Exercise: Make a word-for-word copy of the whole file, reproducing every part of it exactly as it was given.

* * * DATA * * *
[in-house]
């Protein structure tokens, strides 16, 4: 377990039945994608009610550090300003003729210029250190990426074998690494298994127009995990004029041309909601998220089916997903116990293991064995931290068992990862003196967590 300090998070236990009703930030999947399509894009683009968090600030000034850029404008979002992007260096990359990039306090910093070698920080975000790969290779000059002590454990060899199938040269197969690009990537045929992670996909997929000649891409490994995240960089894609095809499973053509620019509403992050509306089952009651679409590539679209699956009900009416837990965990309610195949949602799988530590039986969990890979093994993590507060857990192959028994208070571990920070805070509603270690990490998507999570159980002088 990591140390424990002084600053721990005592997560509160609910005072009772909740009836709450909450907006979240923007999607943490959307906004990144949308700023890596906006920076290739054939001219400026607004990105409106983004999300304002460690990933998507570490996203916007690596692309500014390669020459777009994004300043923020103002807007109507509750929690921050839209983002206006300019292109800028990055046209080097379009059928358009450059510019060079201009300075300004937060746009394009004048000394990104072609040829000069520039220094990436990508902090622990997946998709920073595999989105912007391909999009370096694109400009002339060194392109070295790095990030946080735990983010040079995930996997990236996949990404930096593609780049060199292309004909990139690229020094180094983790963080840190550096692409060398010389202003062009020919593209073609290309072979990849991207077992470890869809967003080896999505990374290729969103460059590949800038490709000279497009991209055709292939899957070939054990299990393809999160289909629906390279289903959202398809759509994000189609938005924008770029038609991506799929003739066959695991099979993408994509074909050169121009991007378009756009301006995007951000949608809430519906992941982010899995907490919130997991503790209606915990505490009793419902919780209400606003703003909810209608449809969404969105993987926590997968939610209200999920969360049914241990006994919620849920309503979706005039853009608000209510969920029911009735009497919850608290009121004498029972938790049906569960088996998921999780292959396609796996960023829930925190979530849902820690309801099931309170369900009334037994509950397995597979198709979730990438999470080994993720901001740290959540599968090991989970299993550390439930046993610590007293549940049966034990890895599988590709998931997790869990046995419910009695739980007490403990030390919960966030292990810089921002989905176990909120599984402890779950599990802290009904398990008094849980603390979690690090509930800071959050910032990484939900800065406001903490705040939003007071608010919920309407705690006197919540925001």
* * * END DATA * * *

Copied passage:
[in-house]
């Protein structure tokens, strides 16, 4: 377990039945994608009610550090300003003729210029250190990426074998690494298994127009995990004029041309909601998220089916997903116990293991064995931290068992990862003196967590 300090998070236990009703930030999947399509894009683009968090600030000034850029404008979002992007260096990359990039306090910093070698920080975000790969290779000059002590454990060899199938040269197969690009990537045929992670996909997929000649891409490994995240960089894609095809499973053509620019509403992050509306089952009651679409590539679209699956009900009416837990965990309610195949949602799988530590039986969990890979093994993590507060857990192959028994208070571990920070805070509603270690990490998507999570159980002088 990591140390424990002084600053721990005592997560509160609910005072009772909740009836709450909450907006979240923007999607943490959307906004990144949308700023890596906006920076290739054939001219400026607004990105409106983004999300304002460690990933998507570490996203916007690596692309500014390669020459777009994004300043923020103002807007109507509750929690921050839209983002206006300019292109800028990055046209080097379009059928358009450059510019060079201009300075300004937060746009394009004048000394990104072609040829000069520039220094990436990508902090622990997946998709920073595999989105912007391909999009370096694109400009002339060194392109070295790095990030946080735990983010040079995930996997990236996949990404930096593609780049060199292309004909990139690229020094180094983790963080840190550096692409060398010389202003062009020919593209073609290309072979990849991207077992470890869809967003080896999505990374290729969103460059590949800038490709000279497009991209055709292939899957070939054990299990393809999160289909629906390279289903959202398809759509994000189609938005924008770029038609991506799929003739066959695991099979993408994509074909050169121009991007378009756009301006995007951000949608809430519906992941982010899995907490919130997991503790209606915990505490009793419902919780209400606003703003909810209608449809969404969105993987926590997968939610209200999920969360049914241990006994919620849920309503979706005039853009608000209510969920029911009735009497919850608290009121004498029972938790049906569960088996998921999780292959396609796996960023829930925190979530849902820690309801099931309170369900009334037994509950397995597979198709979730990438999470080994993720901001740290959540599968090991989970299993550390439930046993610590007293549940049966034990890895599988590709998931997790869990046995419910009695739980007490403990030390919960966030292990810089921002989905176990909120599984402890779950599990802290009904398990008094849980603390979690690090509930800071959050910032990484939900800065406001903490705040939003007071608010919920309407705690006197919540925001």